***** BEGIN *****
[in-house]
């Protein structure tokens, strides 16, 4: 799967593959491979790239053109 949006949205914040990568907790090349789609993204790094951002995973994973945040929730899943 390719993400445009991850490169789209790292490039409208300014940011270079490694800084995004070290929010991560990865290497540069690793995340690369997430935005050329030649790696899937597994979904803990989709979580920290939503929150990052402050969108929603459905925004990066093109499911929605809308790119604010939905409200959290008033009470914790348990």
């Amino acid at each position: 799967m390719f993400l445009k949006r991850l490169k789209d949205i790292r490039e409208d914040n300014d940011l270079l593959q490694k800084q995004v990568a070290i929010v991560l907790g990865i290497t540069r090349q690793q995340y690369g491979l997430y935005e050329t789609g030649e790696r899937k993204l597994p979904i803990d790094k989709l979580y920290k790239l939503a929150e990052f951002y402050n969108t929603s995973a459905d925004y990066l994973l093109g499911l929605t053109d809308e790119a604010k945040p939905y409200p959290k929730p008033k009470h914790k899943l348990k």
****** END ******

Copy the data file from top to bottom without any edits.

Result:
[in-house]
């Protein structure tokens, strides 16, 4: 799967593959491979790239053109 949006949205914040990568907790090349789609993204790094951002995973994973945040929730899943 390719993400445009991850490169789209790292490039409208300014940011270079490694800084995004070290929010991560990865290497540069690793995340690369997430935005050329030649790696899937597994979904803990989709979580920290939503929150990052402050969108929603459905925004990066093109499911929605809308790119604010939905409200959290008033009470914790348990």
């Amino acid at each position: 799967m390719f993400l445009k949006r991850l490169k789209d949205i790292r490039e409208d914040n300014d940011l270079l593959q490694k800084q995004v990568a070290i929010v991560l907790g990865i290497t540069r090349q690793q995340y690369g491979l997430y935005e050329t789609g030649e790696r899937k993204l597994p979904i803990d790094k989709l979580y920290k790239l939503a929150e990052f951002y402050n969108t929603s995973a459905d925004y990066l994973l093109g499911l929605t053109d809308e790119a604010k945040p939905y409200p959290k929730p008033k009470h914790k899943l348990k």